Equality watchdog investigating play centre's ban on men
8 August 2012
The Equality and Human Rights Commission is investigating the legality of a Birmingham play centre’s policy which apparently bans men from the premises.
Kids Go Wild, a children’s play centre in Sparkhill, has a policy in place which prohibits the entry of any male humans above the age of nine. Promoting itself as “the UK’s first ladies and children’s only soft play centre”, it has sparked some controversy with its approach.
The Equality and Human Rights Commission, which serves as the UK’s watchdog on matters of equality, is now looking into the matter. A statement released on the issue said that “the Equality Act does allow for services to be just for women or men only, but this is the exception not the norm and must pass a strict test to be justifiable”. The play centre will therefore be required to explain if there is an objective reason for banning men from the premises.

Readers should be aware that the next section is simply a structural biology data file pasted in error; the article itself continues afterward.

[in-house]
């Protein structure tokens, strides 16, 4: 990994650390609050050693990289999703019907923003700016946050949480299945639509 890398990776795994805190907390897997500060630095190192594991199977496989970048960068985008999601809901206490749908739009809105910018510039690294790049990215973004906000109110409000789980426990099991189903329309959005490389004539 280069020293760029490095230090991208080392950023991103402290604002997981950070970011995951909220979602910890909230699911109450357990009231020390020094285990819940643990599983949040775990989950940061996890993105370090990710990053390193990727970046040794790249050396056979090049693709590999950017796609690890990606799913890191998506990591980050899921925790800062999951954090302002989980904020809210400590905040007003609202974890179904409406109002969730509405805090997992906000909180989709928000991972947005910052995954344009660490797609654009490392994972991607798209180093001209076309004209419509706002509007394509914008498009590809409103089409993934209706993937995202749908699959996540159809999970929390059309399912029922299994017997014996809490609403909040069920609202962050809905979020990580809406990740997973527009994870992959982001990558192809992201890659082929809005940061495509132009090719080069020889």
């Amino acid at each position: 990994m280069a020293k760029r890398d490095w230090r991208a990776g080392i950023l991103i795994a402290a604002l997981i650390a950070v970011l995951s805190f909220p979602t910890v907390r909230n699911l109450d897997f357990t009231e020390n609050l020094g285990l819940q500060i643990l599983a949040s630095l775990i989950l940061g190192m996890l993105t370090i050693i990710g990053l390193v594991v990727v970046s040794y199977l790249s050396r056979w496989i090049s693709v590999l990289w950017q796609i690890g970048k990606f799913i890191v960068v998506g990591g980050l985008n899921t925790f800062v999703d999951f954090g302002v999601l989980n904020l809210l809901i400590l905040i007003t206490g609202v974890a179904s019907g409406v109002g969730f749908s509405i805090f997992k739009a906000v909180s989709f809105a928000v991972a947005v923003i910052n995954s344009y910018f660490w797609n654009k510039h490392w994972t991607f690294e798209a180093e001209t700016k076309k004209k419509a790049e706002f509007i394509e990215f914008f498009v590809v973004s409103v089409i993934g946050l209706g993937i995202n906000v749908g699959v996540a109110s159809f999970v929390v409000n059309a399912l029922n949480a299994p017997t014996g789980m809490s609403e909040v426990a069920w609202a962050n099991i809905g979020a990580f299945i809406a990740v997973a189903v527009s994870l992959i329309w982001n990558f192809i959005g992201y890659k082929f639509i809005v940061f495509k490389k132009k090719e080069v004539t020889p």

The manager of Kids Go Wild claimed that the ban was for cultural reasons, stating that “It’s a predominantly Asian community here and we’re catering for that. It’s not that men are an issue, ladies are more comfortable around women.”
She claimed that, far from being opposed to the ban, many of the mothers who brought their children to the play centre had requested that such a policy be put in place.
A sign outside Kids Go Wild sets out the restrictions, stating ‘Ladies and children only. No boys over nine allowed.”
But local councillor Mohammed Fazel expressed surprise over the play centre’s stance and said he thought that fathers should be welcome to bring their children there, just as mothers were.
The Equality and Human Rights Commission encouraged organisations to get professional legal advice before implementing exclusionary policies, in order to ensure that they will not find themselves on the wrong side of equality law.